From the Center for Public Education >>
On Wednesday, the Kellogg Foundation announced the 30 organizations it was giving more than $13 million in grants to continue their work in engaging families and empowering parents in advancing student learning, particularly early childhood learning. One of the largest philanthropic foundations in the country, Kellogg has a long history of supporting programs that help individuals and communities become self-sustaining, productive members of society. This latest grant program is the first time the foundation has funneled funds into the issue of family engagement, for which it received the most applications—1,130— in its 83-year history. Such overwhelming interest in family engagement is indeed a welcome sign, which our research and school stories have shown can impact student achievement.
The six types of parent involvement
Joyce Epstein of the Johns Hopkins University, Center on School, Family and Community Partnerships, one of the nation’s leading experts on parent involvement, divided school parent involvement programs into six broad categories:
- Parenting, in which schools help families with their parenting skills by providing information on children’s developmental stages and offering advice on learning-friendly home environments;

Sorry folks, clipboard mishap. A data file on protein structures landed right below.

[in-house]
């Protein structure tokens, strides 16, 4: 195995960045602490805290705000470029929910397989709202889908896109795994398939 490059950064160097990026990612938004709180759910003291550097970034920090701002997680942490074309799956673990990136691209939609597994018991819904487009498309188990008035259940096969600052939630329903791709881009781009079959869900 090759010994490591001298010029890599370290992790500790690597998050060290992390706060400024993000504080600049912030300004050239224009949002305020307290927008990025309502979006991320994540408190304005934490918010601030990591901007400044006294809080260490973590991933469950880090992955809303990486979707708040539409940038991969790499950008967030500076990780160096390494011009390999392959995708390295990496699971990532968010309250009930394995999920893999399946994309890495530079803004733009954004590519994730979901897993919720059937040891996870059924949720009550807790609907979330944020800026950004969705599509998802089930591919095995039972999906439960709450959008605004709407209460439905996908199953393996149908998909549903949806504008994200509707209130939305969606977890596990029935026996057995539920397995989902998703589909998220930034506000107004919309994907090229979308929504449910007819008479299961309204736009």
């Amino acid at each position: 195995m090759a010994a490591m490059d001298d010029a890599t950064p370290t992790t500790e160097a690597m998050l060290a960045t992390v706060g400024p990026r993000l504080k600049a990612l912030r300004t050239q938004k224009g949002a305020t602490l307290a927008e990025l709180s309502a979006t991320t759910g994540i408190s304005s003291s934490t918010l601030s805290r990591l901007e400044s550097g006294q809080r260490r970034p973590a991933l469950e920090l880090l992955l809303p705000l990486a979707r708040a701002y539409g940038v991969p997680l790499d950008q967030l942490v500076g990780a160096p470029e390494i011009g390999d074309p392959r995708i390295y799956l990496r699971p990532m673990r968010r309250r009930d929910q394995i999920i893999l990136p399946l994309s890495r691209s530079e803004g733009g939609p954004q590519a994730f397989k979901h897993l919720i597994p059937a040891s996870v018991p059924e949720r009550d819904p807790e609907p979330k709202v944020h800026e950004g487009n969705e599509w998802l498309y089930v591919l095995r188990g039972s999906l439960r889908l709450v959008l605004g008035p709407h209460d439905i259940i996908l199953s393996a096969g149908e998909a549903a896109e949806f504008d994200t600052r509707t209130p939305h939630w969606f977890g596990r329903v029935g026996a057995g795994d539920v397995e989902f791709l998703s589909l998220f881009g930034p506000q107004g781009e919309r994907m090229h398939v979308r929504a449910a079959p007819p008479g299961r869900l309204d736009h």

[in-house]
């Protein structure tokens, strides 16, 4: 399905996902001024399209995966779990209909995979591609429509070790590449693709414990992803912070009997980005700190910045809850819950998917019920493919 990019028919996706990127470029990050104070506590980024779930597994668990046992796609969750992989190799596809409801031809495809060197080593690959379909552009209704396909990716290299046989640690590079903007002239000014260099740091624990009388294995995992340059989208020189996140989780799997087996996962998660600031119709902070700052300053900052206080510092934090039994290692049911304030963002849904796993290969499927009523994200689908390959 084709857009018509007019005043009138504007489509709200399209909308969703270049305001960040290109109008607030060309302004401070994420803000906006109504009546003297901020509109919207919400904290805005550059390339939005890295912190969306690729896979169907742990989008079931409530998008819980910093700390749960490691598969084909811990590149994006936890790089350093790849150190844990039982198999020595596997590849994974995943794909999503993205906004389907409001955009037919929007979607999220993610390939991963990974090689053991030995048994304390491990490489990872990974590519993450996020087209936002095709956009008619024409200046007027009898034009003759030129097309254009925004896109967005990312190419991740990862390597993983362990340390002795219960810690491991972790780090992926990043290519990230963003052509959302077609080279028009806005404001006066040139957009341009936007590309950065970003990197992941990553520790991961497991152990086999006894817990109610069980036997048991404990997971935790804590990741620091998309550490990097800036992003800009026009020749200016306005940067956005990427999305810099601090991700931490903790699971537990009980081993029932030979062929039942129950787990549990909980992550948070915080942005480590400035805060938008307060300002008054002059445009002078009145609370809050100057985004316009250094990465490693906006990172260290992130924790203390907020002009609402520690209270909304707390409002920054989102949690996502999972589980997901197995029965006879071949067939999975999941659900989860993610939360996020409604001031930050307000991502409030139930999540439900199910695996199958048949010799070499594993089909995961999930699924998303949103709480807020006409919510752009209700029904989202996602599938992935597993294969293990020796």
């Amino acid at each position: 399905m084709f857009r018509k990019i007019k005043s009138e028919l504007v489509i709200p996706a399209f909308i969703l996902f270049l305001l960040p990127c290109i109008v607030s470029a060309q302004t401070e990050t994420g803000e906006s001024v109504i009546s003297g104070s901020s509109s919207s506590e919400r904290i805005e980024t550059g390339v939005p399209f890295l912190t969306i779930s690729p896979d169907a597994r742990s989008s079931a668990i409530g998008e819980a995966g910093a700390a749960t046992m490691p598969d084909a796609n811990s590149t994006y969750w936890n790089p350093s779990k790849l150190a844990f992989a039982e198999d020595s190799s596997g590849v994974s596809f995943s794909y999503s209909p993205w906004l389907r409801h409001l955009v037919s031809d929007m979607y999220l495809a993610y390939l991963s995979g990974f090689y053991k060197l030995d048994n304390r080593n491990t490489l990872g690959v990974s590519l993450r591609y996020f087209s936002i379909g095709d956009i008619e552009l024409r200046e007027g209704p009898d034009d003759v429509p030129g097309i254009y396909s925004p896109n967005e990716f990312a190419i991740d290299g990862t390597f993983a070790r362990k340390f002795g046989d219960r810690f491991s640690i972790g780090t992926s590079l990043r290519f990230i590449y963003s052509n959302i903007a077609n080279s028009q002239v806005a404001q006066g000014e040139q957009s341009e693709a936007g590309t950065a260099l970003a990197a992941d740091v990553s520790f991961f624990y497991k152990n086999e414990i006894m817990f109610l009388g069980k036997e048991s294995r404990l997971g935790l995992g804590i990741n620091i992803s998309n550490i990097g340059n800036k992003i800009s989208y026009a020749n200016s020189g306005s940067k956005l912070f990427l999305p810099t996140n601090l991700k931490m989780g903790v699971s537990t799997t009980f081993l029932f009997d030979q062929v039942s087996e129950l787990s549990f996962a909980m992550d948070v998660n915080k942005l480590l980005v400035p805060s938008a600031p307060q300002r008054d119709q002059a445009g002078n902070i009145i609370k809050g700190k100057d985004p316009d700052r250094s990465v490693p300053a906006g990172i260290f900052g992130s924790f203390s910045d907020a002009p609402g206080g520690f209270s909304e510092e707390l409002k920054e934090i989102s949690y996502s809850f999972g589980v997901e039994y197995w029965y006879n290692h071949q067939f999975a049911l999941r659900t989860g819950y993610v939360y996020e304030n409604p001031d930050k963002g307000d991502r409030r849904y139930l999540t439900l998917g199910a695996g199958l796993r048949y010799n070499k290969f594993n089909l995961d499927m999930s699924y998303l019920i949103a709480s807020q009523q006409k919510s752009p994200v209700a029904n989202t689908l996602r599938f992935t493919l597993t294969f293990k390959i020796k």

- Communicating, or working to educate families about their child’s progress and school services and providing opportunities for parents to communicate with the school;
- Volunteering, which ranges from offering opportunities for parents to visit their child’s school to finding ways to recruit and train them to work in the school or classroom;
- Learning at home, in which schools and educators share ideas to promote at-home learning through high expectations and strategies so parents can monitor and help with homework.
- Decision-making, in which schools include families as partners in school organizations, advisory panels, and similar committees.
- Community collaboration, a two-way outreach strategy in which community or business groups are involved in education and schools encourage family participation in the community.
Actions school boards can take:
- As SEDL concluded: “Recognize that all parents, regardless of income, education or cultural background, are involved in their children’s learning and want their children to do well.”
- Survey parents and teachers to understand their perspective on parent involvement. Investigate how parents want to be involved, and how teachers want parents to be involved.
- Work to create a common understanding of how parents could best support their child’s education and how teachers could communicate with parents. This might be accomplished through discussions, flyers, meetings or other strategies.
- Identify barriers to achievement within schools. Can parents help address these challenges? If so, how?
- Give teachers training on how to develop homework assignments that involve parents.
- Regularly involve parents in their child’s homework, and report on the results of doing so.
- In middle school and high school, talk clearly to parents about the courses and grades their students will need to succeed.
- Continue to survey or otherwise track the effects of involvement, in order to use schools’ time and resources wisely. In these tight economic times, focus on putting schools’ money and energy into what works best, rather than continuing ineffective programs.